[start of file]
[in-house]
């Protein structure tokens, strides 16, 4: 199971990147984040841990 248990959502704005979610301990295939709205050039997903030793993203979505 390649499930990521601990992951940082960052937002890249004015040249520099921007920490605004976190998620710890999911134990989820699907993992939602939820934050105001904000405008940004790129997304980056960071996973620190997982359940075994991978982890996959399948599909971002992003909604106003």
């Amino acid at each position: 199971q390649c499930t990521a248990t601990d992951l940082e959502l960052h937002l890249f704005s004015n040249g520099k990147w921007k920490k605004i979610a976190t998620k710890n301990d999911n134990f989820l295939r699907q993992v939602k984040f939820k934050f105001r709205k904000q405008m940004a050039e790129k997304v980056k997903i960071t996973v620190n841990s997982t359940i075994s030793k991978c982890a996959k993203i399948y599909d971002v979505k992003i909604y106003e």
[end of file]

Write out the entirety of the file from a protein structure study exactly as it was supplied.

[in-house]
């Protein structure tokens, strides 16, 4: 199971990147984040841990 248990959502704005979610301990295939709205050039997903030793993203979505 390649499930990521601990992951940082960052937002890249004015040249520099921007920490605004976190998620710890999911134990989820699907993992939602939820934050105001904000405008940004790129997304980056960071996973620190997982359940075994991978982890996959399948599909971002992003909604106003």
């Amino acid at each position: 199971q390649c499930t990521a248990t601990d992951l940082e959502l960052h937002l890249f704005s004015n040249g520099k990147w921007k920490k605004i979610a976190t998620k710890n301990d999911n134990f989820l295939r699907q993992v939602k984040f939820k934050f105001r709205k904000q405008m940004a050039e790129k997304v980056k997903i960071t996973v620190n841990s997982t359940i075994s030793k991978c982890a996959k993203i399948y599909d971002v979505k992003i909604y106003e």